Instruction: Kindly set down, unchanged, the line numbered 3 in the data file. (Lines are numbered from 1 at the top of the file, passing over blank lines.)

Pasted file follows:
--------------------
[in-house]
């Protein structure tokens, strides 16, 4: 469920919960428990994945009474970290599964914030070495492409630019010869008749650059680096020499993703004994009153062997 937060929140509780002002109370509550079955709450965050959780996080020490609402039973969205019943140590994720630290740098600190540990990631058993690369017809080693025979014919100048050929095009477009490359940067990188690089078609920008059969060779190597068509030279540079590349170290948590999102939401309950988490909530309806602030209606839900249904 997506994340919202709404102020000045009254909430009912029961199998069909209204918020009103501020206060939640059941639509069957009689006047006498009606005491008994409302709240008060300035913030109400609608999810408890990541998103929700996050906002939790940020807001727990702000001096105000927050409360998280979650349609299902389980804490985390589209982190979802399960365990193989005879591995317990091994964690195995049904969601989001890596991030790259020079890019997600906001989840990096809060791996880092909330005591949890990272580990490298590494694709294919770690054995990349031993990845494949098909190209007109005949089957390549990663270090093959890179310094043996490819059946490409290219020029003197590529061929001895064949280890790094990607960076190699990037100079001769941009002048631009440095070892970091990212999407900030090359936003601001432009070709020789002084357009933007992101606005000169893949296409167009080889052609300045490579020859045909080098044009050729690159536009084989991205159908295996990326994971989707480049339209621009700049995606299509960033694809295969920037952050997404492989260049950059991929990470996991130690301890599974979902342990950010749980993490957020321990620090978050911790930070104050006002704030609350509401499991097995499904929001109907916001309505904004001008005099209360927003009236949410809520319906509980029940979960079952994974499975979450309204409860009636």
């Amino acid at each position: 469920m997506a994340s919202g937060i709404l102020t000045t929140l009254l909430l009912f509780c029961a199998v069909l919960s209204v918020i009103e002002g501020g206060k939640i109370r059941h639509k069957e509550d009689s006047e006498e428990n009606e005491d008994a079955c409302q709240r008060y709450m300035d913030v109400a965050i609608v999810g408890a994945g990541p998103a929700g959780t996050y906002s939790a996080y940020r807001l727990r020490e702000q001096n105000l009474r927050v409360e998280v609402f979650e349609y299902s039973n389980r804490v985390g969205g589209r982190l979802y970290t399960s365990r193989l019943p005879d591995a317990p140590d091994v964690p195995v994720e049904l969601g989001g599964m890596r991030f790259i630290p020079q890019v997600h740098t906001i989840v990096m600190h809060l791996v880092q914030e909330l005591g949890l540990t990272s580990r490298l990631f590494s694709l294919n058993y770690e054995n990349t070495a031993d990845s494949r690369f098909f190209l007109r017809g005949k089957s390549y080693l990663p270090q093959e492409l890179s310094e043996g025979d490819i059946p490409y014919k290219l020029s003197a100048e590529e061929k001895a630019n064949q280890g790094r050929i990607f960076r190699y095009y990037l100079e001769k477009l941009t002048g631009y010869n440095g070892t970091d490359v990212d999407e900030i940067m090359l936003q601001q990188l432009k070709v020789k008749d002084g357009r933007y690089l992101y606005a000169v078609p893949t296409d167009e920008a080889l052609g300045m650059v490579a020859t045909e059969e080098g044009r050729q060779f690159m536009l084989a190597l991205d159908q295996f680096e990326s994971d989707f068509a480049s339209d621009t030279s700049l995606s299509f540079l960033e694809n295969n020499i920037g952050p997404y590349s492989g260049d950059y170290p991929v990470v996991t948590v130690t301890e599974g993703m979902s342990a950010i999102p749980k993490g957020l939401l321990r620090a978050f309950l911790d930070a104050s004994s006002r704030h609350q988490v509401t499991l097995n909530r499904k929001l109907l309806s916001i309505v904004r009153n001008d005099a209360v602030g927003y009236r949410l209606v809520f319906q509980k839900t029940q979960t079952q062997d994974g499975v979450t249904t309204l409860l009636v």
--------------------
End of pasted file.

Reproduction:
């Amino acid at each position: 469920m997506a994340s919202g937060i709404l102020t000045t929140l009254l909430l009912f509780c029961a199998v069909l919960s209204v918020i009103e002002g501020g206060k939640i109370r059941h639509k069957e509550d009689s006047e006498e428990n009606e005491d008994a079955c409302q709240r008060y709450m300035d913030v109400a965050i609608v999810g408890a994945g990541p998103a929700g959780t996050y906002s939790a996080y940020r807001l727990r020490e702000q001096n105000l009474r927050v409360e998280v609402f979650e349609y299902s039973n389980r804490v985390g969205g589209r982190l979802y970290t399960s365990r193989l019943p005879d591995a317990p140590d091994v964690p195995v994720e049904l969601g989001g599964m890596r991030f790259i630290p020079q890019v997600h740098t906001i989840v990096m600190h809060l791996v880092q914030e909330l005591g949890l540990t990272s580990r490298l990631f590494s694709l294919n058993y770690e054995n990349t070495a031993d990845s494949r690369f098909f190209l007109r017809g005949k089957s390549y080693l990663p270090q093959e492409l890179s310094e043996g025979d490819i059946p490409y014919k290219l020029s003197a100048e590529e061929k001895a630019n064949q280890g790094r050929i990607f960076r190699y095009y990037l100079e001769k477009l941009t002048g631009y010869n440095g070892t970091d490359v990212d999407e900030i940067m090359l936003q601001q990188l432009k070709v020789k008749d002084g357009r933007y690089l992101y606005a000169v078609p893949t296409d167009e920008a080889l052609g300045m650059v490579a020859t045909e059969e080098g044009r050729q060779f690159m536009l084989a190597l991205d159908q295996f680096e990326s994971d989707f068509a480049s339209d621009t030279s700049l995606s299509f540079l960033e694809n295969n020499i920037g952050p997404y590349s492989g260049d950059y170290p991929v990470v996991t948590v130690t301890e599974g993703m979902s342990a950010i999102p749980k993490g957020l939401l321990r620090a978050f309950l911790d930070a104050s004994s006002r704030h609350q988490v509401t499991l097995n909530r499904k929001l109907l309806s916001i309505v904004r009153n001008d005099a209360v602030g927003y009236r949410l209606v809520f319906q509980k839900t029940q979960t079952q062997d994974g499975v979450t249904t309204l409860l009636v």